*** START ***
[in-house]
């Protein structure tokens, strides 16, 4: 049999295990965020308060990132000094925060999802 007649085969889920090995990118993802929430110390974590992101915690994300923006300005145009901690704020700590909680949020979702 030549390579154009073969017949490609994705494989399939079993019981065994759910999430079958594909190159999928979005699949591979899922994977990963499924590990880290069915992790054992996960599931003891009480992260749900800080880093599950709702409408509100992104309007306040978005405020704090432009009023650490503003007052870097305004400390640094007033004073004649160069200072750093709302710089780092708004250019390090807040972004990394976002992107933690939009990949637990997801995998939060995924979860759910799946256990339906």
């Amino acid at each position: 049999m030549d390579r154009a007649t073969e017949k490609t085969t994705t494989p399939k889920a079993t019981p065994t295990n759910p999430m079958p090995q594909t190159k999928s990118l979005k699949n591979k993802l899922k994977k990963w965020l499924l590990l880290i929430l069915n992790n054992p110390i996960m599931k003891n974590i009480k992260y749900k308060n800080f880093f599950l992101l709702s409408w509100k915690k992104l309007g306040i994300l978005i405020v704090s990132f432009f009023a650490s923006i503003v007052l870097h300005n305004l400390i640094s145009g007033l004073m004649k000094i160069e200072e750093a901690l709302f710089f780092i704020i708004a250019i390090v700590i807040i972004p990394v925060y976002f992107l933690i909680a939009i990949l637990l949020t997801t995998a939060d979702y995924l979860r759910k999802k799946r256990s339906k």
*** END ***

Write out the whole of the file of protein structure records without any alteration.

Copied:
[in-house]
């Protein structure tokens, strides 16, 4: 049999295990965020308060990132000094925060999802 007649085969889920090995990118993802929430110390974590992101915690994300923006300005145009901690704020700590909680949020979702 030549390579154009073969017949490609994705494989399939079993019981065994759910999430079958594909190159999928979005699949591979899922994977990963499924590990880290069915992790054992996960599931003891009480992260749900800080880093599950709702409408509100992104309007306040978005405020704090432009009023650490503003007052870097305004400390640094007033004073004649160069200072750093709302710089780092708004250019390090807040972004990394976002992107933690939009990949637990997801995998939060995924979860759910799946256990339906």
């Amino acid at each position: 049999m030549d390579r154009a007649t073969e017949k490609t085969t994705t494989p399939k889920a079993t019981p065994t295990n759910p999430m079958p090995q594909t190159k999928s990118l979005k699949n591979k993802l899922k994977k990963w965020l499924l590990l880290i929430l069915n992790n054992p110390i996960m599931k003891n974590i009480k992260y749900k308060n800080f880093f599950l992101l709702s409408w509100k915690k992104l309007g306040i994300l978005i405020v704090s990132f432009f009023a650490s923006i503003v007052l870097h300005n305004l400390i640094s145009g007033l004073m004649k000094i160069e200072e750093a901690l709302f710089f780092i704020i708004a250019i390090v700590i807040i972004p990394v925060y976002f992107l933690i909680a939009i990949l637990l949020t997801t995998a939060d979702y995924l979860r759910k999802k799946r256990s339906k």